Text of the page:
The opioid crisis is considered a public health emergency, with 136 deaths per day and climbing. Last year,107,000 people died from opioid overdose. Opioids are a factor in 83% of overdose deaths.
The opioid crisis shows no signs of slowing in 2022 after being exacerbated by the COVID-19 global pandemic. According to CDC estimates, there were 107,622 fatal overdoses nationwide in 2021—15% more than the estimated deaths in 2020. This heartbreaking record number of deaths represents the largest year-to-year increase in recent U.S. history, and most of these deaths are related to fentanyl.
Fentanyl is a synthetic opioid that is up to 50 times stronger than heroin and 100 times stronger than morphine. Pharmaceutical fentanyl was developed for pain management treatment of cancer patients, applied in a patch on the skin. Fentanyl is a major contributor to fatal and nonfatal overdoses in the U.S. It is used to cut other drugs, such as heroin and cocaine,or put into pill form and sold on the streets.
Fentanyl is the leading cause of death among Americans ages 18 to 45. Although the opioid crisis has been present in America since the mid-1990s, the crisis has worsened significantly over the past few years. A recent public health study in Georgia found that fentanyl-related deaths in teens increased by 800% compared with the year before COVID. We are now seeing an alarming new form of fentanyl pressed in the form of rainbow-colored pills targeting our youth.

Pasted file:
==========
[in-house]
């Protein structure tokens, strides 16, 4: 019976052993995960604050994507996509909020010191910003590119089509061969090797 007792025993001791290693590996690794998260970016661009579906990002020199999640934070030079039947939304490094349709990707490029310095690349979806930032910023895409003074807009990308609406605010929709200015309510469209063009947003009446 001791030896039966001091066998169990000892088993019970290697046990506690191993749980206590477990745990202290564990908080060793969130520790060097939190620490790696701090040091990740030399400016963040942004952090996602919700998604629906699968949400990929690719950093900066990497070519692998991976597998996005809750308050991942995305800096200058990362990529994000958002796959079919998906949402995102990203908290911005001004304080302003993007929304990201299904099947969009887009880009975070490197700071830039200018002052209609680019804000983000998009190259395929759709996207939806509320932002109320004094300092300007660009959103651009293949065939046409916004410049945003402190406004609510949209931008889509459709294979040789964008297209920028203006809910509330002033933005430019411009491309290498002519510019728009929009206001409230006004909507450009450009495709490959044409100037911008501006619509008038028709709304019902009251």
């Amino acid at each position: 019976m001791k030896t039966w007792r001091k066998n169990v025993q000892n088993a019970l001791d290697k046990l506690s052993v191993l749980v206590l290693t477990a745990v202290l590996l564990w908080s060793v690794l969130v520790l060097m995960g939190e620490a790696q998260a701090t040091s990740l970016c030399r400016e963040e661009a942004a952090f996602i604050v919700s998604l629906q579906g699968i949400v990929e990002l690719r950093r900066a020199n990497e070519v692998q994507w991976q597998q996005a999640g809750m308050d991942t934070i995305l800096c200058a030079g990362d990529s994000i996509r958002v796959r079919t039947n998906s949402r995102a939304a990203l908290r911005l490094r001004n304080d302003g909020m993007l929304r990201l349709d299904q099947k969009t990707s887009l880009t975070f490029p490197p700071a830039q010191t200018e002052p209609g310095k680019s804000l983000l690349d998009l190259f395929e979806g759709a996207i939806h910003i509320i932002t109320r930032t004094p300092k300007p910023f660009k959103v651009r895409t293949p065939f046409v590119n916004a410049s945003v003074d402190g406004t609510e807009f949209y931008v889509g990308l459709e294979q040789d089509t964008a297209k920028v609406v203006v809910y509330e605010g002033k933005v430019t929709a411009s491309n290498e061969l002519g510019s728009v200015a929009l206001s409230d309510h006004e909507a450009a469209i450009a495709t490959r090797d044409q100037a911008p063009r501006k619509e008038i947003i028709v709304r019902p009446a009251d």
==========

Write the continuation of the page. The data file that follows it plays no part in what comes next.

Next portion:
In the coming months,social workers have opportunities to influence, shape and drive their communities’ response to the opioid crisis as state governments begin to devise plans for combating opioids—using the hundreds of millions of dollars opioid manufacturers will pay states to settle lawsuits filed in 2021. We can be at the forefront of ensuring financial resources from these settlements are invested in our mental health infrastructure and used for prevention, education, treatment, access to care, and more.
Prevention and access to opioid-addiction treatment and overdose-reversal drugs are critical to fighting this epidemic. Primary care settings have increasingly become a gateway to better care for individuals with both behavioral health (including substance use) and primary care needs. We need to provide resources for health care organizations to enhance behavioral health support and provide easy access to mental health care.
In September, the White House announced $1.5 billion in funding to tackle the nation’s opioid epidemic. Delivered through SAMHSA, the funds will help increase access to anti-overdose medications like naloxone, which quickly reverses the effects of opioid overdose and saves lives. The funding also helps states expand access to recovery support services and treatment for substance use disorders.
With the midterm elections on the horizon, social workers are honing advocacy efforts for the biggest priorities facing our nation, including COVID, racial reckoning, and fighting inflation. By also prioritizing the opioid crisis, we send a strong message to everyone struggling with opioid addiction: “Don’t give up. You are not alone. Your life matters.”
Contact Angelo McClain at firstname.lastname@example.org